Advance In The Battle Against 'Gray Mold'
ScienceDaily (Dec. 21, 2008) —
Scientists are reporting identification of the cluster of genes
responsible for the toxins produced by "gray mold," a devastating plant
disease that kills almost 200 different food and ornamental plants
including tomatoes, strawberries and roses.
Their findings could lead to genetically engineered crops or new
fungicides to fight this disease, which frustrates backyard gardeners and
commercial farmers alike, the researchers say.
The study is in the current online issue issue of ACS Chemical Biology, a
David Cane, Isidro Collado, Muriel Viaud and colleagues note that gray
mold is so-named because it covers infected plants with fuzzy gray spores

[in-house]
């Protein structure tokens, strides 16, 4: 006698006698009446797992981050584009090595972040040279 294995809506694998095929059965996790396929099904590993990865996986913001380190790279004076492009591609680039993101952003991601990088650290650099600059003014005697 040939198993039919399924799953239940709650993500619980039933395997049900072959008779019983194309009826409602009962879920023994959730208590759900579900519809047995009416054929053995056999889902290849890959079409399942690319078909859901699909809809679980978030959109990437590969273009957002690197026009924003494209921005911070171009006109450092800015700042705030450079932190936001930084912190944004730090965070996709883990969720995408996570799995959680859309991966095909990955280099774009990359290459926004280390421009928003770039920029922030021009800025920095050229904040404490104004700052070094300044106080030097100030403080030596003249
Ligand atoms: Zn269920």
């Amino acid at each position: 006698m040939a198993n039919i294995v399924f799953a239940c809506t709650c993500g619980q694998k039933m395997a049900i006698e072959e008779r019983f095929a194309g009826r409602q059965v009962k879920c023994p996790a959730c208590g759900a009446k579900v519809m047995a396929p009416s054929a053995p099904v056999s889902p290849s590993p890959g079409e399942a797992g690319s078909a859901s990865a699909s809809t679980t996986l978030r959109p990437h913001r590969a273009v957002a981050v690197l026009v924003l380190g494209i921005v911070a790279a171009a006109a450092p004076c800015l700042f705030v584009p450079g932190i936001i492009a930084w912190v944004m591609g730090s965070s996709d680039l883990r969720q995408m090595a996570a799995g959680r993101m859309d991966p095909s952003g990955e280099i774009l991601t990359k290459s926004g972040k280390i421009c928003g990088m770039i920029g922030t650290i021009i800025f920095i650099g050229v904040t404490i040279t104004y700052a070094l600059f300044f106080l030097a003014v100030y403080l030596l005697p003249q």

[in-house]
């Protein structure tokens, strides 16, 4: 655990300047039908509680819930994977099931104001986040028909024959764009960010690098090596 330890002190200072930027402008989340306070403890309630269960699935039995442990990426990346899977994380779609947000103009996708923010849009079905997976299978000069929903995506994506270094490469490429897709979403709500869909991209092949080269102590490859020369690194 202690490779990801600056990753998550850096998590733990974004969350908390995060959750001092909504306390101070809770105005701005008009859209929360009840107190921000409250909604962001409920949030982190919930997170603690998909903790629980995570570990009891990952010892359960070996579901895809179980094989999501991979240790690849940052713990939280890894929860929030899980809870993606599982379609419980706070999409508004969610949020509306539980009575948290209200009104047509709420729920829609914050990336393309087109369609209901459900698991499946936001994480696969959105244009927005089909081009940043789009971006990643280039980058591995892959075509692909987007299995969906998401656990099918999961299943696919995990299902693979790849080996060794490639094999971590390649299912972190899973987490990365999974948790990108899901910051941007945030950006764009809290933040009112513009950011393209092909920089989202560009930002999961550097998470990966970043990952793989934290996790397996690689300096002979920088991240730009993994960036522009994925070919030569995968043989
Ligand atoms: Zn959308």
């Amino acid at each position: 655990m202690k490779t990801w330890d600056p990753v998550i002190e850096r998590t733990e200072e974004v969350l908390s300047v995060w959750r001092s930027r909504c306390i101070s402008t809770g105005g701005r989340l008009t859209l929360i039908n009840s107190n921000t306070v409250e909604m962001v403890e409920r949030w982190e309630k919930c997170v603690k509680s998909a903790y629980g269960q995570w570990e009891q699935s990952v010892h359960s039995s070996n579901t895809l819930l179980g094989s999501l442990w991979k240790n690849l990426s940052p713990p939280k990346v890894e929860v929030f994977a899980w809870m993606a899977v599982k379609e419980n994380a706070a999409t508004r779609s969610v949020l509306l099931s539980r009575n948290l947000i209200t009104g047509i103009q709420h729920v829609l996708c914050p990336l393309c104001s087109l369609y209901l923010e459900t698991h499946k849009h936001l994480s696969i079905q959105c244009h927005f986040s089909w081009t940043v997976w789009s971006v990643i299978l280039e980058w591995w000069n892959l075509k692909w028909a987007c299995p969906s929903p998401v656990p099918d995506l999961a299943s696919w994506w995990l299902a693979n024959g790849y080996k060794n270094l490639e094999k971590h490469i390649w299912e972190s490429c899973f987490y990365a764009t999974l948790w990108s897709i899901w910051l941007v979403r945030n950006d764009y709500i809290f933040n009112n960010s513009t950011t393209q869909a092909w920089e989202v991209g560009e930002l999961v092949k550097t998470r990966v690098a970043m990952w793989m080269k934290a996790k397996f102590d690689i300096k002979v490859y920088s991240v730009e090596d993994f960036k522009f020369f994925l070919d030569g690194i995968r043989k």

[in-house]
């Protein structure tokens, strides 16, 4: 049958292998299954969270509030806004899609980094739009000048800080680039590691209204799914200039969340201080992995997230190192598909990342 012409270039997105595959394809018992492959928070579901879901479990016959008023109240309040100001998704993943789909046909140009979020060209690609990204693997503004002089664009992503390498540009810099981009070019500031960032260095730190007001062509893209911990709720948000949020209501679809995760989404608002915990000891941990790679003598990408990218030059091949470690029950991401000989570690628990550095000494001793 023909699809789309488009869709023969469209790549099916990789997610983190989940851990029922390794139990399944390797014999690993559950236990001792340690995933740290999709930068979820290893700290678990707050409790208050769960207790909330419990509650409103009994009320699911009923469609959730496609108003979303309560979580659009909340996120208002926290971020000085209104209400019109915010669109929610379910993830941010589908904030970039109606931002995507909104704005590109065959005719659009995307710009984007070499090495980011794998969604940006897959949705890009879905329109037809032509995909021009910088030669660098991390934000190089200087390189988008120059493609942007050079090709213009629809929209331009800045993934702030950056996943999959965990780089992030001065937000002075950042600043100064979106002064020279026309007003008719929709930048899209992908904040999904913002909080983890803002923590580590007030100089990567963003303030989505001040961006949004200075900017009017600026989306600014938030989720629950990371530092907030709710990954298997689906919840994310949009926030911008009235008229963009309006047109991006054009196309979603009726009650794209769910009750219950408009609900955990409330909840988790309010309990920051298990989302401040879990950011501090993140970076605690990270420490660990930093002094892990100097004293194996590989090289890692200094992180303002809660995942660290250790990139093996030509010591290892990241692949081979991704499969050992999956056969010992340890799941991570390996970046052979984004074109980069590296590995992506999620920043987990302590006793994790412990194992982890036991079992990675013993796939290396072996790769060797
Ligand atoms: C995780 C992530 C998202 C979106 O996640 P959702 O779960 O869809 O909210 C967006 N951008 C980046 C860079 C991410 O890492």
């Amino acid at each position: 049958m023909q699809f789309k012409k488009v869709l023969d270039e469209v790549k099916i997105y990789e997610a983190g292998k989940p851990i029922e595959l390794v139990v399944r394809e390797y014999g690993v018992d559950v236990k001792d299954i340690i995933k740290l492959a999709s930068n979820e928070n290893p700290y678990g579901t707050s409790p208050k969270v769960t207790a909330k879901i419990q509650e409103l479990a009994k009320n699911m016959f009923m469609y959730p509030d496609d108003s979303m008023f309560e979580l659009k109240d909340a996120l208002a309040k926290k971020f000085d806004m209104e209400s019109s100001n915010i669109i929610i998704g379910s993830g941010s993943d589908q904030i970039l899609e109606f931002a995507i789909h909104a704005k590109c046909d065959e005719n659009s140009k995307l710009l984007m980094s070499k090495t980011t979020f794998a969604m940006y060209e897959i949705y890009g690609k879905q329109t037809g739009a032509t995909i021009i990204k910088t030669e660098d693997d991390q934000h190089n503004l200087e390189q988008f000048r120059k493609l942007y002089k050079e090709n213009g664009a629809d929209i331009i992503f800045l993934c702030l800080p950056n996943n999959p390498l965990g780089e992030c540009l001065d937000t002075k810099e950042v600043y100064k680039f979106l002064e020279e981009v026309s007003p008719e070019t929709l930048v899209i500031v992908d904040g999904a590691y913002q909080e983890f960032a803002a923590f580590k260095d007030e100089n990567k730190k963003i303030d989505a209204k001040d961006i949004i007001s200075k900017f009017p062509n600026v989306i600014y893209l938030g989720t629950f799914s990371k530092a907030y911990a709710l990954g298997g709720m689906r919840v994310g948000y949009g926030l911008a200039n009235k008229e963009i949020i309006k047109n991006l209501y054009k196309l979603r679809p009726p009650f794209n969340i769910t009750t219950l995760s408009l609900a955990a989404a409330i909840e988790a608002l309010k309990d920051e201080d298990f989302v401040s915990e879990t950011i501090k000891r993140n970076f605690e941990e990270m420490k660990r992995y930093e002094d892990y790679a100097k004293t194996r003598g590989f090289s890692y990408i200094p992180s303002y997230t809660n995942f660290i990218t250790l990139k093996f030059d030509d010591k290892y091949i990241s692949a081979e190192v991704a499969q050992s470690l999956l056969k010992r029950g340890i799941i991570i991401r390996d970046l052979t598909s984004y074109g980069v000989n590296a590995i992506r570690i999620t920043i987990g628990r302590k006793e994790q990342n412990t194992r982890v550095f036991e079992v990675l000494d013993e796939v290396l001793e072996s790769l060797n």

that can ultimately kill plants. A fungus named Botrytis cinerea causes the
disease. Studies show that the fungus kills by producing two main plant
toxins, botrydial and botcinic acid. Conventional fungicides are largely
ineffective in destroying the fungus, which can easily spread to other
In the new study, the scientists describe the identification of five
genes involved in producing the enzymes that are responsible for making the
toxins produced by the fungus. In lab studies, the researchers showed that
inactivating one of the genes, called BcBOT2, blocked the gene cluster's
ability to make the botrydial toxin.
The finding could help the development of new, more effective fungicides
or other resistance strategies, that target the ability of B. cinerea to
make botrydial, the researchers suggest.